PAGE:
Thursday, September 24, 2009

Nightmare on College Street

Last night, I had a horrifying a dream.

In it, I dreamt that I was in a distant land, inhabited by thousands of young adults. The size of this land was rather small, spanning about two miles from one edge to the other. Several buildings with completely different architecture styles were scattered about this two mile region, and every fifteen minutes one of these structures played loud music high up in the air.

As my dream went on, I observed the young adults meandering from building to building, every day, for many hours. In these buildings, the young adults sat in orderly fashion while staring at white, brown, or black boards. Occasionally older looking adults would write things on these boards, while the young ones watched, in a dazed state.

It seemed that these hourly sessions caused the young adults to fall into hypnosis, for after they left the buildings, the young adults repetitively studied nothing but what was preached by the older adults. Creativity was nonexistent, and the humans seemed more like parrots, repeating everything that was taught by the older adults.

As time went on I occasionally tried to communicate with some of the inhabitants. I asked them about their experiences and desires for the rest of their lives. Why were they going to these buildings? Would they ever do anything else with the rest of their lives?

Every answer was freakishly similar. The young adults told me that they were going into these buildings so they could gain a specific skill in a specific area of study, in which they would perform over and over again for the rest of their lives. Their work, they told me, would exist outside of this two mile region. But to leave, the individuals had to sit in the buildings for a specific amount of hours, numbering in the thousands. I believe the word they kept using during this discussion was “career.”

Observing for several more days, I noticed the young adults all partook in the same religion. In this religion, each individual was required to make significant sacrifices for their god. For example, to please the god, the individuals gave up their ability to cook. If they, themselves cooked, the individuals could not devote as much time as required for their god. Time was something their god loved to consume. Similarly, the individuals sacrificed their sleep, for the more sleep they gave up, the better off their god was.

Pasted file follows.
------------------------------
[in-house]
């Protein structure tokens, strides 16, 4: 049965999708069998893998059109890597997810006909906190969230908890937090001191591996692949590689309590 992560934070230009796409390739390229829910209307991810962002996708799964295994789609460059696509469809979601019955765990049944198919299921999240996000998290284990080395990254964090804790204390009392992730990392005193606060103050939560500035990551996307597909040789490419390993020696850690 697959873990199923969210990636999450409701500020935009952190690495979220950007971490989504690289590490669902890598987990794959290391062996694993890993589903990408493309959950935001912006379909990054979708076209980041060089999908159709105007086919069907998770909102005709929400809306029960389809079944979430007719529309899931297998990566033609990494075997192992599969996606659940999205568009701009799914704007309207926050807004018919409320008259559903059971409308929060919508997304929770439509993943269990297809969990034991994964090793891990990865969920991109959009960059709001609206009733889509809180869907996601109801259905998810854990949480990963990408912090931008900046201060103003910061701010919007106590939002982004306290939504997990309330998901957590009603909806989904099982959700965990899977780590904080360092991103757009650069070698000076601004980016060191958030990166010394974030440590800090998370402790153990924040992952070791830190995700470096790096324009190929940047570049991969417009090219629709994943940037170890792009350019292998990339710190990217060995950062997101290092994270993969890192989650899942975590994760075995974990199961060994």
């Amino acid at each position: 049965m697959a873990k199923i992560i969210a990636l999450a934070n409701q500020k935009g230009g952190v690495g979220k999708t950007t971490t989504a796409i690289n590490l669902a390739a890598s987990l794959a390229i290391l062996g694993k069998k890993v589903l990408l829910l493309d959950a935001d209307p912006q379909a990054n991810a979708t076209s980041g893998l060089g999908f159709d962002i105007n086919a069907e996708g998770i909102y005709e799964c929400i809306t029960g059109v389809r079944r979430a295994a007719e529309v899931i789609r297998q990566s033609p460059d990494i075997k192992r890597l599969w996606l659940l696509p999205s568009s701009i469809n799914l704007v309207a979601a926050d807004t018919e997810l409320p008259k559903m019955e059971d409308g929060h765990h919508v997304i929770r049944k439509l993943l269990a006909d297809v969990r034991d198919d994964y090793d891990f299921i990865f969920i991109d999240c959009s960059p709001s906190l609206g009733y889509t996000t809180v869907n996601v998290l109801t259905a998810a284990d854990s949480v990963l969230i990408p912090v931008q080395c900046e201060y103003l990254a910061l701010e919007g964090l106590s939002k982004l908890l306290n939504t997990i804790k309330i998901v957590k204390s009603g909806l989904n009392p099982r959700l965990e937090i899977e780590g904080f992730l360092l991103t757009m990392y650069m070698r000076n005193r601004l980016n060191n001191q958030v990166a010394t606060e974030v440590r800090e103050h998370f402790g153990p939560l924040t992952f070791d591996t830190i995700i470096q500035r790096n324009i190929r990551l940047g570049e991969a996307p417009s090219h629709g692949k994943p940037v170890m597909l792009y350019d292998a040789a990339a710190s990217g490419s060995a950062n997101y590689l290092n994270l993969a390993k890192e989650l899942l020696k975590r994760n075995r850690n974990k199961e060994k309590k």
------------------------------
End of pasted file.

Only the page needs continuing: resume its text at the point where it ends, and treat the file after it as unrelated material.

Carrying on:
Finally, in a most dramatic fashion, the individuals gave up their entire identities, and took on the image that their god desired, ranging from the way they dressed, to what they were allowed to talk or even think about.

It was also made incisively clear to me that if anyone ever questioned the authority of the god, he or she was immediately disbanded from this society, and labeled a “failure”.

Though I may have heard this incorrectly, I am pretty sure that the existence of their god was actually in the form of a trinity: the Résumé, the GPA, and the Holy Dollar—a most peculiar set of beliefs, indeed.

Fortunately, no matter how frightening this nightmare may be, it was only a dream. But sometimes I wonder, think, and fear—what if this was reality? How bleak would it be?

- Teddy Grahams

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